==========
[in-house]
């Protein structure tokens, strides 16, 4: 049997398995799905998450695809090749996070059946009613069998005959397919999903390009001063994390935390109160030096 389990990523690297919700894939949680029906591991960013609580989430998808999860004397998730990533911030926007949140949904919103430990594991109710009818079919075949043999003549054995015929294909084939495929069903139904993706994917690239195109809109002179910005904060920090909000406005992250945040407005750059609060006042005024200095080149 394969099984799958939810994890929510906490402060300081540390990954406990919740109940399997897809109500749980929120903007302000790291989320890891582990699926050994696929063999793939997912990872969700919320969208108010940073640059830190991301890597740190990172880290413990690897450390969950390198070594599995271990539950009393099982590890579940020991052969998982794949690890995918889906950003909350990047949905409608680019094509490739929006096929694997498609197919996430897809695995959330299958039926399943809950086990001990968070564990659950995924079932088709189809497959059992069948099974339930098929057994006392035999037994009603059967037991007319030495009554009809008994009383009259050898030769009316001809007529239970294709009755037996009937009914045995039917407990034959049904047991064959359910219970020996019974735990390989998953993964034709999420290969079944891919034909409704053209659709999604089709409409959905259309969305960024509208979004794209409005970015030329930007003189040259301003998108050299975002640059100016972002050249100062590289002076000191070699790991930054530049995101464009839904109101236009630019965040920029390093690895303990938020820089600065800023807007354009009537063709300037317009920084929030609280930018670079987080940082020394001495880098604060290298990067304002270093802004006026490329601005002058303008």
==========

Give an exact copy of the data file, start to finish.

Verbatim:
[in-house]
């Protein structure tokens, strides 16, 4: 049997398995799905998450695809090749996070059946009613069998005959397919999903390009001063994390935390109160030096 389990990523690297919700894939949680029906591991960013609580989430998808999860004397998730990533911030926007949140949904919103430990594991109710009818079919075949043999003549054995015929294909084939495929069903139904993706994917690239195109809109002179910005904060920090909000406005992250945040407005750059609060006042005024200095080149 394969099984799958939810994890929510906490402060300081540390990954406990919740109940399997897809109500749980929120903007302000790291989320890891582990699926050994696929063999793939997912990872969700919320969208108010940073640059830190991301890597740190990172880290413990690897450390969950390198070594599995271990539950009393099982590890579940020991052969998982794949690890995918889906950003909350990047949905409608680019094509490739929006096929694997498609197919996430897809695995959330299958039926399943809950086990001990968070564990659950995924079932088709189809497959059992069948099974339930098929057994006392035999037994009603059967037991007319030495009554009809008994009383009259050898030769009316001809007529239970294709009755037996009937009914045995039917407990034959049904047991064959359910219970020996019974735990390989998953993964034709999420290969079944891919034909409704053209659709999604089709409409959905259309969305960024509208979004794209409005970015030329930007003189040259301003998108050299975002640059100016972002050249100062590289002076000191070699790991930054530049995101464009839904109101236009630019965040920029390093690895303990938020820089600065800023807007354009009537063709300037317009920084929030609280930018670079987080940082020394001495880098604060290298990067304002270093802004006026490329601005002058303008």